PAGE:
Finally, the administration’s initiative should explicitly incorporate international cooperation. The United States does not have a monopoly on energy storage technologies—far from it. The first liquid-air storage facility opened in 2018 in the United Kingdom, while China is constructing the world’s largest flow battery. Although countries and companies may compete to control energy storage technologies as they reach the market, deepening the global pool of fundamental knowledge relevant to this challenge would benefit everyone. The United States should propose and take leadership of a new challenge on long-duration grid storage within the international Mission Innovation framework.
The administration’s proposal for an advanced energy storage initiative within DOE is a welcome but inadequate response to the urgent need to expand and better coordinate federal investment in energy storage RD&D. The initiative’s $158 million budget would likely represent a cut from current levels, while limiting the effort to DOE would miss an opportunity to strengthen synergies across agencies, particularly between DOE and DOD. ITIF calls on Congress to expand the federal energy storage RD&D budget and to press the administration to develop a whole-of-government strategy and build international cooperation in this important field.
. Government Accountability Office, “Batteries and Energy Storage: Federal Initiatives Supported Similar Technologies and Goals but Had Key Differences,” August 2012, NIST and EPA, and these agencies are not covered further in this report.
. Many of DOE’s capabilities and past successes are detailed in DOE Office of Technology Transitions, “Solving Challenges in Energy Storage,” August 2018, https://www.energy.gov/sites/prod/files/2018/09/f55/2018-08-23_Spotlight on Energy Storage - Brochure and Success Stories_0.pdf
. David M. Hart, “Making “Beyond Lithium” a Reality: Fostering Innovation in Long-Duration Grid Storage,” Information Technology and Innovation Foundation, November 28, 2018, https://itif.org/publications/2018/11/28/making-beyond-lithium-reality-fostering-innovation-long-duration-grid
. Dorothy Robyn and Jeffrey Marqusee, “The Clean Energy Dividend: Military Investment in Energy Technology and What It Means for Civilian Energy Innovation,” Information Technology and Innovation Foundation, March 5, 2019, https://itif.org/events/2019/03/05/taking-fight-energy-innovation-what-military-investment-energy-innovation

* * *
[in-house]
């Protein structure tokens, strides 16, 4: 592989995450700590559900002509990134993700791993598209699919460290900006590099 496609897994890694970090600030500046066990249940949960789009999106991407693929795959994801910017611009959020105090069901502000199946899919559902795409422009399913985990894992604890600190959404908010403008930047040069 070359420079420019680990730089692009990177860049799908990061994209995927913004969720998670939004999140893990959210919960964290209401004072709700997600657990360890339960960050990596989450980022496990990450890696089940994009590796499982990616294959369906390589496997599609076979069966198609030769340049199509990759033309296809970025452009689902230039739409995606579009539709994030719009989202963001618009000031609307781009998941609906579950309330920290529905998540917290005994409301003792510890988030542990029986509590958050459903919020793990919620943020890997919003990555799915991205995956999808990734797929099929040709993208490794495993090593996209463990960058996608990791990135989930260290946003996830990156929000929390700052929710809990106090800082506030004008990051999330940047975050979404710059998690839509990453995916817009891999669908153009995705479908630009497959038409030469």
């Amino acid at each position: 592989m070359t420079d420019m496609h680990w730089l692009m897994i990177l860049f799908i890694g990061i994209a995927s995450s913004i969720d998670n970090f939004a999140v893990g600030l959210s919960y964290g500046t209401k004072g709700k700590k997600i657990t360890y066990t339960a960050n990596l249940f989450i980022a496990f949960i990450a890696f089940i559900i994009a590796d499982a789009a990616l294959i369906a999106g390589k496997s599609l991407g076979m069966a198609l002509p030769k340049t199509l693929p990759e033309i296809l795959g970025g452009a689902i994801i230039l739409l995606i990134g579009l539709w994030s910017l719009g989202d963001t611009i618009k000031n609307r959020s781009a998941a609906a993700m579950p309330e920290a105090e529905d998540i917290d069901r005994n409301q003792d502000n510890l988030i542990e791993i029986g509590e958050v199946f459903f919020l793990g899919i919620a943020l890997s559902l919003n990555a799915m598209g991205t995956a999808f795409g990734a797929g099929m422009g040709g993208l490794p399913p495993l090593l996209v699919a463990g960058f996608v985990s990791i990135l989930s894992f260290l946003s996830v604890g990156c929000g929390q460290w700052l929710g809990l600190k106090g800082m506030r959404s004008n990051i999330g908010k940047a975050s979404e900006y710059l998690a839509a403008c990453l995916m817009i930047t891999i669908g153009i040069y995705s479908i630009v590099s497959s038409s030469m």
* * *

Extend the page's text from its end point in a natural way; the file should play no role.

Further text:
. Office of Management and Budget (OMB) “Government-Wide Funding for Clean Energy Technology,” June 2015, https://obamawhitehouse.archives.gov/sites/default/files/omb/budget/fy2016/assets/fact_sheets/government-wide-funding-for-clean-energy-technology.pdf
. Testimony of Mark W. Menezes, Senate Committee on Energy and Natural Resources, Subcommittee on Energy, November 29, 2018,
. DOE, Budget in Brief, , 1.
. DOE’s Congressional budget justification for Fossil Energy for fiscal year 2020 designates $4.5 million for “Crosscutting research and analysis…on thermal, mechanical, and/or chemical storage that can be feasibly and economically integrated with existing and future fossil energy power systems.” DOE FY2020 Congressional Budget Request, vol. 3, part 1, p. 442, Corresponding language for Nuclear Energy was not available at the time of this writing.
. DOE, Budget in Brief, 15-18.
. PL 115-246, Section 303, https://www.congress.gov/bill/115th-congress/house-bill/589
. DOE, “Department of Energy FY 2020 Summary Control Table by Organization,” , 4.
. ARPA-E, “DAYS” – Project Descriptions, September 2018, https://arpa-e.energy.gov/sites/default/files/documents/files/DAYS Project Descriptions FINAL.pdf
. David M. Hart and Michael Kearney, “ARPA-E: Versatile Catalyst for U.S. Energy Innovation,” Information Technology and Innovation Foundation, November 15, 2017, https://itif.org/publications/2017/11/15/arpa-e-versatile-catalyst-us-energy-innovation
. DOE, Budget in Brief, 14, 48. The proposed budget cuts to EERE’s component offices are actually more severe than these figures suggest, because the administration counts on carrying forward funds that were unspent in fiscal 2019.
. Robyn and Marqusee, “Clean Energy Dividend.”
. David M. Hart and Spencer Nelson, “Long-Duration Energy Storage R&D: An Opportunity for American Climate Leadership,” Utility Dive, December 14, 2018,
The author thanks Rob Atkinson, Randolph Court, Colin Cunliff, Arjun Krishnaswami, and Faith Smith for helpful comments.
About The Author
David M. Hart is a senior fellow at ITIF and director of the Center for Science, Technology, and Innovation Policy at George Mason University’s Schar School of Policy and Government, where he is professor of public policy. Hart is the author of numerous ITIF reports, academic journal articles, and books, including Unlocking Energy Innovation (MIT Press, coauthored with Richard K. Lester).
The Information Technology and Innovation Foundation (ITIF) is a nonprofit, nonpartisan research and educational institute focusing on the intersection of technological innovation and public policy. Recognized as one of the world’s leading science and technology think tanks, ITIF’s mission is to formulate and promote policy solutions that accelerate innovation and boost productivity to spur growth, opportunity, and progress.
For more information, visit us at itif.org.